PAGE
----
3 ways to help your child with their language learning

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Language learning is strange. There are not many subjects (are there any others?) where an expert may find that any random five year old is better at it than they are. A little girl in Rome once tried to teach me some basics of Italian. She was a great teacher, partly because she was happy to repeat the same things over and over again and partly because, far from becoming impatient with my mistakes or my difficulty in remembering things, she found both endlessly funny.  The idea that she could speak the language effortlessly while I, a supposed linguist, was struggling to put a few words together, was in itself bizarre.

It is precisely because speech is such an innate ability to the native speaker, who doesn’t usually even remember learning it, that the task of learning another language, with its conscious efforts of memory and construction, seems such an arduous, uphill struggle. You expect learning a musical instrument or a new practical skill to be challenging. But just to be able to speak? It’s exasperating that that should be such a slog!

 

So here are 3 ways to help your child with their language learning. 

1 Get them to teach you (or share with you, if you already know) one new word a day. Write each one on a small card, with its translation on the back. Use them to test each other. You can either ask what the word means in your language, or the other way round. At the end of the week, the month, the term, they – and you – will be amazed how many they know!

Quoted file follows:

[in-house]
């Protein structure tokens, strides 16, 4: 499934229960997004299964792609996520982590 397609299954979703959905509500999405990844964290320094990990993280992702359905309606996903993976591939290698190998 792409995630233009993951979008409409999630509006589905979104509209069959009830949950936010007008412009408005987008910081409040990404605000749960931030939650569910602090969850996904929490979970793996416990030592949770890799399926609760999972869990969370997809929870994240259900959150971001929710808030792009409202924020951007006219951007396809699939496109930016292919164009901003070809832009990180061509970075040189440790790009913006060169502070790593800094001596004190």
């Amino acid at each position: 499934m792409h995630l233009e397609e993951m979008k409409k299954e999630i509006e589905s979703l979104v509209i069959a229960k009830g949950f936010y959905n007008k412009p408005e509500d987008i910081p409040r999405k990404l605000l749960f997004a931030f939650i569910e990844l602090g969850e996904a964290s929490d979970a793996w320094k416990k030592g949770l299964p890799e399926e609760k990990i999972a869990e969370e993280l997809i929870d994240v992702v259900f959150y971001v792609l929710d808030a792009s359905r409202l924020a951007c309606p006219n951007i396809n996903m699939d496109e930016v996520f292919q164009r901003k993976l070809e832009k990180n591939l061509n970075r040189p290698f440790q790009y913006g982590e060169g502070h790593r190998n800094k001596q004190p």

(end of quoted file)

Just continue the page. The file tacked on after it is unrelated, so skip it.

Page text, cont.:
2 Each week choose a simple word or phrase in the language they’re learning. For example: No thanks, Sorry, Cool! or I don’t know. Write it up in a prominent place at home to remind you. Throughout the week, whenever either (or any) of you want to say it, say it instead in the other language. If someone says it in your own language, correct them! 

3 Play a card game based on opposites. Make, over a number of days, pairs of cards with opposites written on them: yes on one card, no on the other, good – bad, day – night, old – new, fast – slow, big – small, long – short, black – white, beautiful – ugly, expensive – cheap, right – wrong, hello – goodbye, etc.  When you have at least six pairs, mix them up and lay them face down on the table. Take turns to turn over two cards. If they are a pair, keep them. If not, turn them back and the other player has to try and find a pair. 

 

And remember: the mere fact that you’re getting involved in their learning is probably the most motivating thing of all!